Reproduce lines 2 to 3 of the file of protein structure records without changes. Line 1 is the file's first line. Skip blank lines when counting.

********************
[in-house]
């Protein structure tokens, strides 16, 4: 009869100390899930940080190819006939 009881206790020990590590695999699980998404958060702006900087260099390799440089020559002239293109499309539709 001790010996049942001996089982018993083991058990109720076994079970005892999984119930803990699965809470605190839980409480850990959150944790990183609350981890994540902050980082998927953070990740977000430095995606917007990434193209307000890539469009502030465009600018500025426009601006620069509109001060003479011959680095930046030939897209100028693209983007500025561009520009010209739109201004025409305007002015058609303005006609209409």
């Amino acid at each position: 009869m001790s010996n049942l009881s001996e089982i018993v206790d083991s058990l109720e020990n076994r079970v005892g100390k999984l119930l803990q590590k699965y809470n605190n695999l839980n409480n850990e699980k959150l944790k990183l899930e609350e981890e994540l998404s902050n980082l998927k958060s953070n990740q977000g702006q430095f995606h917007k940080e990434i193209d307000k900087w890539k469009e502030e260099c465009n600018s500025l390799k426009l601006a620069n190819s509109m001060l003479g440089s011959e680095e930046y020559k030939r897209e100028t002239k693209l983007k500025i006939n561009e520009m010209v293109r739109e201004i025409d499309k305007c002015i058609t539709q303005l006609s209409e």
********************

């Protein structure tokens, strides 16, 4: 009869100390899930940080190819006939 009881206790020990590590695999699980998404958060702006900087260099390799440089020559002239293109499309539709 001790010996049942001996089982018993083991058990109720076994079970005892999984119930803990699965809470605190839980409480850990959150944790990183609350981890994540902050980082998927953070990740977000430095995606917007990434193209307000890539469009502030465009600018500025426009601006620069509109001060003479011959680095930046030939897209100028693209983007500025561009520009010209739109201004025409305007002015058609303005006609209409």
């Amino acid at each position: 009869m001790s010996n049942l009881s001996e089982i018993v206790d083991s058990l109720e020990n076994r079970v005892g100390k999984l119930l803990q590590k699965y809470n605190n695999l839980n409480n850990e699980k959150l944790k990183l899930e609350e981890e994540l998404s902050n980082l998927k958060s953070n990740q977000g702006q430095f995606h917007k940080e990434i193209d307000k900087w890539k469009e502030e260099c465009n600018s500025l390799k426009l601006a620069n190819s509109m001060l003479g440089s011959e680095e930046y020559k030939r897209e100028t002239k693209l983007k500025i006939n561009e520009m010209v293109r739109e201004i025409d499309k305007c002015i058609t539709q303005l006609s209409e």